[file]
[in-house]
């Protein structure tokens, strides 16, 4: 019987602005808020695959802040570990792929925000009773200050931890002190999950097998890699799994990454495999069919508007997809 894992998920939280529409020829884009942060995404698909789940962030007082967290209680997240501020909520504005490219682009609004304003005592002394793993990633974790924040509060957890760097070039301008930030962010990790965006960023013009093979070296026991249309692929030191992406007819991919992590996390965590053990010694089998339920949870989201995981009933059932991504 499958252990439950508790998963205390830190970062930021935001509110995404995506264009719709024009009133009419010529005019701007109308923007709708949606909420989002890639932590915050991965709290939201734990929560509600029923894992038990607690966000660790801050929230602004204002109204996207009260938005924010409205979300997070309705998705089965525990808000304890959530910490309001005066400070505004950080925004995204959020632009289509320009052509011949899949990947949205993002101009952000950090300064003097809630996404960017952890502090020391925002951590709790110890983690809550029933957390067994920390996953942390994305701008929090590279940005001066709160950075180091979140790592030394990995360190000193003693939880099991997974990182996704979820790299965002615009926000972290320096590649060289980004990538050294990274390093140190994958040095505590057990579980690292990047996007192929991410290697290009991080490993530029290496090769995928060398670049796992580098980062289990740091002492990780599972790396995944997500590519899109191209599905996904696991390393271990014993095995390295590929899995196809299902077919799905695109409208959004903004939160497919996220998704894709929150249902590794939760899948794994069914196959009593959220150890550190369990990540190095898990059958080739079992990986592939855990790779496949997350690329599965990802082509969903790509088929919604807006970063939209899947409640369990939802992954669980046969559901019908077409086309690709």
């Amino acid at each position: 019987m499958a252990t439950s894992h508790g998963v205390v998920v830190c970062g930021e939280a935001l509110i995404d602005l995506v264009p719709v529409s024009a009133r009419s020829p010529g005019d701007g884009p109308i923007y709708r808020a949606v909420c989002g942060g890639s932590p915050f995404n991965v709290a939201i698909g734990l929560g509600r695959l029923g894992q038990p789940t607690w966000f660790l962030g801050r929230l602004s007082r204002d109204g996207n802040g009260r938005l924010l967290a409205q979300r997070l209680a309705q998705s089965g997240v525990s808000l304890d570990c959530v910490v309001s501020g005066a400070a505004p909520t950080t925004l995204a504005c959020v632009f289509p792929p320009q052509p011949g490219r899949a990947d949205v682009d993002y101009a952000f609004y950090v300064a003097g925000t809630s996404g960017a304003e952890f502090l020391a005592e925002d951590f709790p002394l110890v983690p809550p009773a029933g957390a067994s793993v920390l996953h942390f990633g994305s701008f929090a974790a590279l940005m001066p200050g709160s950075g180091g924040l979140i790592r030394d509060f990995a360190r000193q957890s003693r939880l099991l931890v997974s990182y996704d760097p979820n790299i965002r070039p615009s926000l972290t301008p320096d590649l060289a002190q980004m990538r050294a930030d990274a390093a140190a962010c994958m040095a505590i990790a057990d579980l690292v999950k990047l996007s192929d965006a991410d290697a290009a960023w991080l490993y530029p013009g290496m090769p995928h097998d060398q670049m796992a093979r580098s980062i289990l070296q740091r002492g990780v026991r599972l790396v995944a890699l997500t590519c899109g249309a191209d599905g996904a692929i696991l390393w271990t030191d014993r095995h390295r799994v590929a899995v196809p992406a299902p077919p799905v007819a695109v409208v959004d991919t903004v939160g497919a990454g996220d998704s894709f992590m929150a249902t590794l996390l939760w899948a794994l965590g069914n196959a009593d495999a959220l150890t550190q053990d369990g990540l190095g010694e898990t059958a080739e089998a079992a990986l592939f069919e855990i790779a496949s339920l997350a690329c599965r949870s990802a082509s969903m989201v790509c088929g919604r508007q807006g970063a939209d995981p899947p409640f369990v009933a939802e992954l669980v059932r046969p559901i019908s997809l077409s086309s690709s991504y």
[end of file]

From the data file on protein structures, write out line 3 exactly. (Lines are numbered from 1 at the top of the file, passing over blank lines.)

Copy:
């Amino acid at each position: 019987m499958a252990t439950s894992h508790g998963v205390v998920v830190c970062g930021e939280a935001l509110i995404d602005l995506v264009p719709v529409s024009a009133r009419s020829p010529g005019d701007g884009p109308i923007y709708r808020a949606v909420c989002g942060g890639s932590p915050f995404n991965v709290a939201i698909g734990l929560g509600r695959l029923g894992q038990p789940t607690w966000f660790l962030g801050r929230l602004s007082r204002d109204g996207n802040g009260r938005l924010l967290a409205q979300r997070l209680a309705q998705s089965g997240v525990s808000l304890d570990c959530v910490v309001s501020g005066a400070a505004p909520t950080t925004l995204a504005c959020v632009f289509p792929p320009q052509p011949g490219r899949a990947d949205v682009d993002y101009a952000f609004y950090v300064a003097g925000t809630s996404g960017a304003e952890f502090l020391a005592e925002d951590f709790p002394l110890v983690p809550p009773a029933g957390a067994s793993v920390l996953h942390f990633g994305s701008f929090a974790a590279l940005m001066p200050g709160s950075g180091g924040l979140i790592r030394d509060f990995a360190r000193q957890s003693r939880l099991l931890v997974s990182y996704d760097p979820n790299i965002r070039p615009s926000l972290t301008p320096d590649l060289a002190q980004m990538r050294a930030d990274a390093a140190a962010c994958m040095a505590i990790a057990d579980l690292v999950k990047l996007s192929d965006a991410d290697a290009a960023w991080l490993y530029p013009g290496m090769p995928h097998d060398q670049m796992a093979r580098s980062i289990l070296q740091r002492g990780v026991r599972l790396v995944a890699l997500t590519c899109g249309a191209d599905g996904a692929i696991l390393w271990t030191d014993r095995h390295r799994v590929a899995v196809p992406a299902p077919p799905v007819a695109v409208v959004d991919t903004v939160g497919a990454g996220d998704s894709f992590m929150a249902t590794l996390l939760w899948a794994l965590g069914n196959a009593d495999a959220l150890t550190q053990d369990g990540l190095g010694e898990t059958a080739e089998a079992a990986l592939f069919e855990i790779a496949s339920l997350a690329c599965r949870s990802a082509s969903m989201v790509c088929g919604r508007q807006g970063a939209d995981p899947p409640f369990v009933a939802e992954l669980v059932r046969p559901i019908s997809l077409s086309s690709s991504y």